The Maritime History of the Great Lakes
Chronicle & Gazette (Kingston, ON), Jan. 4, 1834

Full Text


(available on microfilm at Kingston Frontenac Public Library and Queen' University - Stauffer Library)

p.1 Memorial to the House of Representatives of the U.S., for construction of a Ship Canal around the Falls of Niagara, from residents of Oswego. (2 1/2 columns)

p.2 A New Brockville Steam Boat - We suggest to our fellow townsmen the probability of calling a meeting for the purpose of adopting measures to build a new steamboat on the Burdenian principle, to run from this to Lachine or Montreal. Such a boat, it would appear, may be built at much less expense than one on the old construction. The whole cost would probably not exceed £3500. Mr. Burden's boat, (300 feet in length,) only cost about £5000, with a 75 horse power engine. If the project is entered into with spirit, the boat may be got ready to run by the first of May next. [Brockville Recorder]

The beautiful new steamer Brockville paid our harbor a visit on Christmas, and another yesterday. Whether she answers the purpose of her owners in running the Long Sault, we are not informed. She is certainly as handsome a boat as ever was set afloat on this river. [Prescott Gazette, Dec. 31st]

The Welland Canal - discussed in Legislature. [York Patriot]

Welland Canal - the Legislature has to get moving to ensure that the Western produce moving east benefits the Provinces. (full column) [York Courier]

Niagara Canal - the U.S. has to get moving on their own canal. [Cleveland Advertiser]

p.3 The Welland Canal - extracts from Engineer Wright's report on state of canal.

The Niagara Canal - editorial on Americans pushing for their own canal.

New Route from Kingston to Cape Vincent - It affords us much pleasure to learn that it is in contemplation to cut a Canal in the course of next summer across Long Island in front of this town, by which means it is intended that a Steam Boat shall ply between Kingston and Cape Vincent five or six times a day, thereby avoiding the present extremely unpleasant and inconvenient route by the Ferry, and across the Island. The proposed Canal would facilitate the communication and trade of this place with our American neighbours in a very essential degree - and the work, we are happy to learn, could be executed at a comparatively small expense. We have it from a gentleman of intelligence who has made a survey of the route, that the length of the necessary excavation would not exceed one mile, and that the soil is exceedingly favourable for such an undertaking - there being no rocks to encounter, and the lands are so level that no locks will be required. The route of the proposed Canal is to run from that bay beyond Ferguson's Point through the land occupied by Mr. Hoover, and from thence into Big Bay, which lies about one mile north west of Carleton Island. The distance between here and Cape Vincent by this route will be about 12 miles, and one great advantage which this place will derive from it will be a daily mail from the American shore, instead of the present defective arrangement. The expense of this undertaking is estimated at $10,000, and we have reason to believe that $4000 of this amount would be contributed by our neighbours of Cape Vincent and Jefferson County. The respectable proprietors of Long Island would also, we have no doubt, contribute liberally to the completion of a work which would tend so very materially to enhance the value of their property.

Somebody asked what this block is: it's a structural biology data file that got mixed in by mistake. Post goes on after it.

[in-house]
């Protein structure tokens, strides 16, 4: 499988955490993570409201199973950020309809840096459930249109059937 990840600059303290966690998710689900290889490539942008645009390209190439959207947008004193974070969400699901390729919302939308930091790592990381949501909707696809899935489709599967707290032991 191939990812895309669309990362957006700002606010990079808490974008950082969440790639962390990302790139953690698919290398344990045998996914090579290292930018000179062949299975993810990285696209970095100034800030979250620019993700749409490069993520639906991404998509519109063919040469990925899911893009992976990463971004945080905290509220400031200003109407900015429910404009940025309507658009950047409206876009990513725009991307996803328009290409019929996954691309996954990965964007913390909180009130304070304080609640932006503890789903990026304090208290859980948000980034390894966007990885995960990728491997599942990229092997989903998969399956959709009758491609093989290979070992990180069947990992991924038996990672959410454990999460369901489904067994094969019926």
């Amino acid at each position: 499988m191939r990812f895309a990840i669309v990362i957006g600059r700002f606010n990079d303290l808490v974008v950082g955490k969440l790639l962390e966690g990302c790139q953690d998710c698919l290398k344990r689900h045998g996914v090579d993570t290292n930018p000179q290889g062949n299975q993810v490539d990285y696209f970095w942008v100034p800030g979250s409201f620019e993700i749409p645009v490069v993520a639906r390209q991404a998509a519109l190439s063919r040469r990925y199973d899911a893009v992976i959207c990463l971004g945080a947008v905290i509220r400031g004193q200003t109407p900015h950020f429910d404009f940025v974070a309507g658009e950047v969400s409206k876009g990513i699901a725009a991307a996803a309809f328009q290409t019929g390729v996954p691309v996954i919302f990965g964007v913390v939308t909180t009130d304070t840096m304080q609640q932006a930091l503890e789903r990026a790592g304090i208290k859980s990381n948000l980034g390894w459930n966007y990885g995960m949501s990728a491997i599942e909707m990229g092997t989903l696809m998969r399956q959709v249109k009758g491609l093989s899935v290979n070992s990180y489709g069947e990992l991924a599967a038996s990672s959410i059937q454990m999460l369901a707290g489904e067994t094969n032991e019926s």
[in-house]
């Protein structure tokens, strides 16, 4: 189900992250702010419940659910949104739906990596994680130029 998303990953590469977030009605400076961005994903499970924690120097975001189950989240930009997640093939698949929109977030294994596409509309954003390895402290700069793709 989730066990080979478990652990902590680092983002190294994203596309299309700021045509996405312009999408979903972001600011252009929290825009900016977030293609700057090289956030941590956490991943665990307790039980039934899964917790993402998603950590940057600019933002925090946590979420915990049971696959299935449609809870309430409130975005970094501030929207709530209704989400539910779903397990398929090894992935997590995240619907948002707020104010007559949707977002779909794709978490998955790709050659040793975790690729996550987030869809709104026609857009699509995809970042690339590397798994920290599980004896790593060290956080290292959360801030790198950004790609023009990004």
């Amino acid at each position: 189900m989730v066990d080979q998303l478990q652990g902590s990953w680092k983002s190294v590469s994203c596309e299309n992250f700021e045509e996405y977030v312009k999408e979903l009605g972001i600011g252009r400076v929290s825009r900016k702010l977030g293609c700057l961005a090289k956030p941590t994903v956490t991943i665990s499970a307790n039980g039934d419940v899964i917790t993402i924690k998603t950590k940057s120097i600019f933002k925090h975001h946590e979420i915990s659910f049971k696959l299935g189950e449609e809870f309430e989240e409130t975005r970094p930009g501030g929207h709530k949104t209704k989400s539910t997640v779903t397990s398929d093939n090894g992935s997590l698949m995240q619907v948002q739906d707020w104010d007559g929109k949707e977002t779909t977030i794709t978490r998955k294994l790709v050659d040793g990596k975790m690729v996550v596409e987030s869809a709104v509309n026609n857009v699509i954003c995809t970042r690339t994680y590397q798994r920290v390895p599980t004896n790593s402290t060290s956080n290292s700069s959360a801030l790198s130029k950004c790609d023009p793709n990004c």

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Jan. 4, 1834
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Rick Neilson
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Public domain: Copyright has expired according to the applicable Canadian or American laws. No restrictions on use.
Maritime History of the Great Lakes
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Chronicle & Gazette (Kingston, ON), Jan. 4, 1834